The first two-thirds isn't particularly inspiring, as the trail just hops across a steeply downhill fire road.

Closer to the bottom it begins to wind through huge gum trees and demands deep comittment from the rider. Great stuff! Unfortunatley for us, the descent is huge and there is no chance of me climbing the mountain to ride Copperhead again today. For those of you keen to shuttle, the ticket is $48 a day.

After a short climb back to the car, we are quickly loaded and driving back down the mountain, still buzzing from the Copperhead experience. And I have always thought the only good snake was a dead snake....

Time to find some accomodation and fuel back in Mansfield. Did I mention the Man in Black concert? What about the two weddings and the 21st birthday that were on in town? Small country towns have limited accomodation at the best of times and we were in for an unexpected challenge......

What challenges would tomorrow bring?

Thursday, February 16, 2012

Motor Bicycling

With my little bro bailing on me to go ride a "duck", I suddenly had a clear morning before heading back to the salt mines.

Too late to organise a MTB ride, I had to come up with a plan C. It was a nice day, being not too hot or too humid and I did have a jacket to wear now. Must be time to get the R1 out of the shed then!

Dragging all of my gear together and checking tyre pressures took about thirty minutes. Thirty minutes to let the butterflies grow. How would it go? Will I remember how to make the bike go around a corner? Will I have fun or was this going to be a big mistake?

As I sat on the bike to ride away, I was struck by how "in the bike" you feel when compared with riding a bicycle, where you are sitting waaay up high. Feeling awkward right away can't be good. I gave myself an uppercut and calmed down to concentrate on the basics of smoothness and throttle control. It is amazing how rusty you become with throttle control and sobering to realise how important it is to riding a motorcycle with the direct response that the R1 has to said throttle!

I rolled on to the Motorway heading south. The plan was to take in a pleasant loop up over Mt Tamborine to Canungra, the return home via Nerang. This route would necessitate riding some narrow, twisting roads. A sure fire way to focus my attention on the issues of the moment, namely throttle control and cornering ability.

View Larger Map

Shortly after getting off the motorway, I noted another large jap road bike following me. Great. A witness to my ineptitude! Stuck behind slow moving cars I concentrated on road position and where to look in the corners. One of the first things I noticed was how wide the road was. I had plenty of tarmac to select a line from, unlike in a car. This immediately made me feel more at ease and when the slow cars finally turned up a side road, I was able to up the pace gently and work on my lines. Funnily enough, looking in the rear view mirror I saw the following rider wobbling and running a bit wide on corners. Maybe I wasn't the only newbie out there this morning!

This part of South East Queensland is always picturesque and today was no exception. With thunderstorms scrubbing the sky clear the previous day, the colours of the mountain were particularly vivid, as if someone had upped the colour saturation on the entire world. I was starting to relax now and enjoy being out on the bike.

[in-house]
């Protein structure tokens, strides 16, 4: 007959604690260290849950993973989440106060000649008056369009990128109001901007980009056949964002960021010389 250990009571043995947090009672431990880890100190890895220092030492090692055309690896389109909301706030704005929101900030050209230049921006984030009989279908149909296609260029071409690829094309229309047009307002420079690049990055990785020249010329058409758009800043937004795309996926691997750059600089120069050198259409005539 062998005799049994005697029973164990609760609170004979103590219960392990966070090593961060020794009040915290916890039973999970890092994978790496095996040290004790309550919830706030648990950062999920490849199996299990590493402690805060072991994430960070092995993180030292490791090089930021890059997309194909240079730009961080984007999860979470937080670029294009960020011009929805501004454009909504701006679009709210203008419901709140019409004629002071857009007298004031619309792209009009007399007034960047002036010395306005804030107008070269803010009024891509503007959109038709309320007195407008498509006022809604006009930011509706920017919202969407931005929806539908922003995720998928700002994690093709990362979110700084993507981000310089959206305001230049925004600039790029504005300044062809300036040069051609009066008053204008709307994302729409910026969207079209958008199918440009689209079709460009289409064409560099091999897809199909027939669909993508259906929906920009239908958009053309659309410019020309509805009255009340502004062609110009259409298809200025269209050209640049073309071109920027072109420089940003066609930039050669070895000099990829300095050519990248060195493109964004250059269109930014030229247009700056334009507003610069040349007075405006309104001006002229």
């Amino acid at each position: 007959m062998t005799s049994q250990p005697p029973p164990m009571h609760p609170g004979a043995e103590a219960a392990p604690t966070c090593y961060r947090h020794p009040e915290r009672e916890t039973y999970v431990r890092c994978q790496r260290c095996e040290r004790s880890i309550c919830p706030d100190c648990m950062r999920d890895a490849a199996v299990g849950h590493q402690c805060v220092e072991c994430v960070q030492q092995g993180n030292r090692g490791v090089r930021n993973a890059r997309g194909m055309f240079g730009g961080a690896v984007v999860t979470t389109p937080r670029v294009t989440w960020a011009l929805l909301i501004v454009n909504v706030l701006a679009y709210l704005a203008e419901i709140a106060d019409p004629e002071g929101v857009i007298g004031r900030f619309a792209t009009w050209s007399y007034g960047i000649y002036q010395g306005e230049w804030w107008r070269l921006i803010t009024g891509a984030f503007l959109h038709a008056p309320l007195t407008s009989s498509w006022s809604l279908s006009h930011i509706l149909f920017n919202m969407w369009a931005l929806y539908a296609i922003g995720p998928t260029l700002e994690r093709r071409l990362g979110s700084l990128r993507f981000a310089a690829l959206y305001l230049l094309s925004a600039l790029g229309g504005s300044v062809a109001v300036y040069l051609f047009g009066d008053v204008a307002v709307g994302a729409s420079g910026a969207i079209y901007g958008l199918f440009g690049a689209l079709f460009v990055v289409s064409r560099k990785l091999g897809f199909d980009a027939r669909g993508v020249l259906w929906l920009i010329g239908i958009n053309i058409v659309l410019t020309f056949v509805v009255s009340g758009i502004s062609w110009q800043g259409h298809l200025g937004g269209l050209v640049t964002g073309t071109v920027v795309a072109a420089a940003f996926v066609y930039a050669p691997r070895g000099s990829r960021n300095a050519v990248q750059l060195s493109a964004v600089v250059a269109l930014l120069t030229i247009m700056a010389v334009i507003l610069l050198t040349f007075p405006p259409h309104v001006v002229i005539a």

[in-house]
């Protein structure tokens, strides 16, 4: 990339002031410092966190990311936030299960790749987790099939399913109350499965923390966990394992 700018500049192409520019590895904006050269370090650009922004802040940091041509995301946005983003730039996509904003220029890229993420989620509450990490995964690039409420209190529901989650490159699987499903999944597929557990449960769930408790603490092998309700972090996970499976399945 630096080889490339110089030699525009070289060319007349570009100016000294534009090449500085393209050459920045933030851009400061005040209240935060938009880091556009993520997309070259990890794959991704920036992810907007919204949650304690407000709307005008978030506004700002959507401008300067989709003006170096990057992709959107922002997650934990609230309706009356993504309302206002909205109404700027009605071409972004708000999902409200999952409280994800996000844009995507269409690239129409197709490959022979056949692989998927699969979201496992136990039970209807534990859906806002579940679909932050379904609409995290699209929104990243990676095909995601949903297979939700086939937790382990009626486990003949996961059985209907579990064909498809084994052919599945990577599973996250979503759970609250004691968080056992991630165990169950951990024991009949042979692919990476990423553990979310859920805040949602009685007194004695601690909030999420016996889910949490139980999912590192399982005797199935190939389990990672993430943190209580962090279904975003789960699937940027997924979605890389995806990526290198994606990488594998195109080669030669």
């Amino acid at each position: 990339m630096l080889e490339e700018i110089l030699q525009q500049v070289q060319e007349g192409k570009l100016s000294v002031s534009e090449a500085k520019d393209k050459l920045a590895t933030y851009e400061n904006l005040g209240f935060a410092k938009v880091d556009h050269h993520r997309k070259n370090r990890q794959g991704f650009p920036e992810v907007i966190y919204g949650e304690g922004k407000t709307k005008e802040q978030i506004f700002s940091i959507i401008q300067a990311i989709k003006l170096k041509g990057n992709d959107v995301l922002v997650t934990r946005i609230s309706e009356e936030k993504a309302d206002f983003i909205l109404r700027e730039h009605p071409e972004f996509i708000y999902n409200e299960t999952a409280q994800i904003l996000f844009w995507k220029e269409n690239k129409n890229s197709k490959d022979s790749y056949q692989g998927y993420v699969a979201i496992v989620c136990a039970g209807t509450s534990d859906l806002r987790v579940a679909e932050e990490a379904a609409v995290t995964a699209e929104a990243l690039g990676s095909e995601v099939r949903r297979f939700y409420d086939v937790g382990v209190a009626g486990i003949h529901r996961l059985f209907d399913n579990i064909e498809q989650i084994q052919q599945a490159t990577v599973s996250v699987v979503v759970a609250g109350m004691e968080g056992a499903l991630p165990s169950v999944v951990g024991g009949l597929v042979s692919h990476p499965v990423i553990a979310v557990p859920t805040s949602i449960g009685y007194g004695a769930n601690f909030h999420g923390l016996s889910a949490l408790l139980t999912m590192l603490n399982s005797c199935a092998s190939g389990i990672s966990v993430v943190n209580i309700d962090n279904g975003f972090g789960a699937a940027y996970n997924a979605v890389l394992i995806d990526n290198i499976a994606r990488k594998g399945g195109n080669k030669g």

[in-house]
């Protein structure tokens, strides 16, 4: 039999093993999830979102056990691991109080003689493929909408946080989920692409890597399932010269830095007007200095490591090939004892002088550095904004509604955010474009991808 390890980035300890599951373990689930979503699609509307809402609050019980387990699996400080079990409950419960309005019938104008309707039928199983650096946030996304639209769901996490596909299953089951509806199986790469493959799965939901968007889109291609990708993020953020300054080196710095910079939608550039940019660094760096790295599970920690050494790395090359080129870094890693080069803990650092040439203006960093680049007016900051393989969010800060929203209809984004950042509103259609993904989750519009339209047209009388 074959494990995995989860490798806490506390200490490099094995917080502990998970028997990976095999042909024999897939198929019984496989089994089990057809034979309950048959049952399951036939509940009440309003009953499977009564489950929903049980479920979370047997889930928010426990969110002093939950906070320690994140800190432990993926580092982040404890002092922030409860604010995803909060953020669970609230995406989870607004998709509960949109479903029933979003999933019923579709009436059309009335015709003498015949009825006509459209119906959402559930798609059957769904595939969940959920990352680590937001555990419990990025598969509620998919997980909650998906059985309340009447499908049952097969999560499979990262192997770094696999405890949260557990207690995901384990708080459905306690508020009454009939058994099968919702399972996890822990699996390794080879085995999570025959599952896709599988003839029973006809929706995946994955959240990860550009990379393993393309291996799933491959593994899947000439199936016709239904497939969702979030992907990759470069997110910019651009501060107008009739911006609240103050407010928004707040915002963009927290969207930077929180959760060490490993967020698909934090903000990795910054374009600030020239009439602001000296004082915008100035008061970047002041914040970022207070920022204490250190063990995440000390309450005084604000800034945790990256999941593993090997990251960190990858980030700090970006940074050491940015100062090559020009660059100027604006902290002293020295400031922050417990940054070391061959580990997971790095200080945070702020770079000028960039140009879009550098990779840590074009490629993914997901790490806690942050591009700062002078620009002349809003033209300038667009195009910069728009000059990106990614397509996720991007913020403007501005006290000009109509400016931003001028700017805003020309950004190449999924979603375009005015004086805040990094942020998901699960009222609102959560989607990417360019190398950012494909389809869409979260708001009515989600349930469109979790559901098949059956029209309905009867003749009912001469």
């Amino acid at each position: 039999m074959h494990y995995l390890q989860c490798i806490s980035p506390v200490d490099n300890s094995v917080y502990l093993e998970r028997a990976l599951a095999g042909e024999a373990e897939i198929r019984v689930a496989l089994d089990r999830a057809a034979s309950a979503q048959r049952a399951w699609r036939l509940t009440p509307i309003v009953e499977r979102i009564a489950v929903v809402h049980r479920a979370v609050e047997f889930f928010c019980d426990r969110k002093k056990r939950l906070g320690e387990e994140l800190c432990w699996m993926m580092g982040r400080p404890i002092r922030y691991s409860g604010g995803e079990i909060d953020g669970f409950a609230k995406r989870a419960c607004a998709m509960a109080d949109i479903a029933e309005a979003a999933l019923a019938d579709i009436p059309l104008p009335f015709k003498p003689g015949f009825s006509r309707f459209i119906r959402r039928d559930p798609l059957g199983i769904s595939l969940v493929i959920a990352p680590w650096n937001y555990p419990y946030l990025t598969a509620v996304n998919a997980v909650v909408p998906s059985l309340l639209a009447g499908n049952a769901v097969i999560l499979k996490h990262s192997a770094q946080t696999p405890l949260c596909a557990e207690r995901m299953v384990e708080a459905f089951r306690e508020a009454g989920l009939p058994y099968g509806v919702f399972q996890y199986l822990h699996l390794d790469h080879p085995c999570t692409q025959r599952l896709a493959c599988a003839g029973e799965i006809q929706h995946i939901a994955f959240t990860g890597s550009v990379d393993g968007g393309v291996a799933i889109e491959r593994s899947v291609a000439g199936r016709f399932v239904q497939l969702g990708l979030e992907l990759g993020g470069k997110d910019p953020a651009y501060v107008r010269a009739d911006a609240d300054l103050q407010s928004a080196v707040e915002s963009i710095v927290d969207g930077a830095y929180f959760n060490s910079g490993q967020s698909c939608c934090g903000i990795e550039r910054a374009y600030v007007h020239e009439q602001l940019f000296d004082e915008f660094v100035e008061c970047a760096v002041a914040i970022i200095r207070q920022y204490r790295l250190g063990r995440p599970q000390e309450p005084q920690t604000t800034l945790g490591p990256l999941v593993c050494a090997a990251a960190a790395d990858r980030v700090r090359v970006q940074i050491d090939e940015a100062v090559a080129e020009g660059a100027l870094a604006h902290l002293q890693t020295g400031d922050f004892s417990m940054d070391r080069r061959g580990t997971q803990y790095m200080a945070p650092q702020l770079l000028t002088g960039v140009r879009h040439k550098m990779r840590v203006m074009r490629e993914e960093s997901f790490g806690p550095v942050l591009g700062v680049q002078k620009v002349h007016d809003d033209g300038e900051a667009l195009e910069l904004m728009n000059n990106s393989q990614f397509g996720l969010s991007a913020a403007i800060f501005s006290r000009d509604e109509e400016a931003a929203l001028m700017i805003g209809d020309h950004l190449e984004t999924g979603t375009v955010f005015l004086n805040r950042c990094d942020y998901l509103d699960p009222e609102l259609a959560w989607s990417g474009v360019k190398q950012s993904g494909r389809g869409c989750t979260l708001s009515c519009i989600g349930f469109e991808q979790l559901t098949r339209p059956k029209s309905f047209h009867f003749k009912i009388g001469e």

Riding over Tamborine, I dropped down the narrow, winding road into Canungra. Following a bogan in a huge four wheel drive helped me keep my pace under control, if not my frustration. This idiot was using both sides of the road to maximise his corner speed. Too bad if another road user was comimg the other way. As soon as I could, I safely dispatched this menace, not wanting to be witness to a head on collision.

Pulling into Canungra, I stopped for a coffee and bite to eat at a cafe' frequented by bikers.

Relaxing under the cooling mist of water that the fans were blowing around, I took a moment to reflect on how much fun I was having....and how damn hot that bike looked!

I also noticed the perfect place to hang the GoPro for no vibration footage. Those rubber Oggy Knobs on either side of the bike are rock solid and would allow a forward or rearward shot. Hmmm....

Suiting up, it was time to head down to Nerang and ultimately home. This piece of road is relatively high speed with long sweepers and a few tight sections to catch out the unwary. By now, I had gone from individual riding actions, brake now-move your butt now-lean now-accelerate now all carried out oafishly and seperately, to smoothly doing all at once. Not having to think about each action separately freed up brain space to assess corner speeds and start braking later. Woo Hooo! It was starting to flow sweetly now.

Motoring along the freeway on the way home I also marvelled at how comfortable the bike was. Despite reading reviews on sports bikes for years and previous personal experience, lamenting the fact that they are painfully uncomfortable, I found the seat well padded and quite pleasant. I guess sitting on a narrow, hard bicycle seat for 4-8 hours at a time changes one's point of reference. So all of you that curse sports bike creature comforts, give yourselves an uppercut and "harden the f#*k up"!

 My concerns about the mustiness of my helmet were also a non event. At highway speeds I simply did not notice the smell and the helmet felt like the quality item that it always was, so I will persevere with my old lid and contemplate a replacement at a later date.

At home again, with the bike tucked away the shed, I had a grin on my face that even the thought of impending work couldn't remove.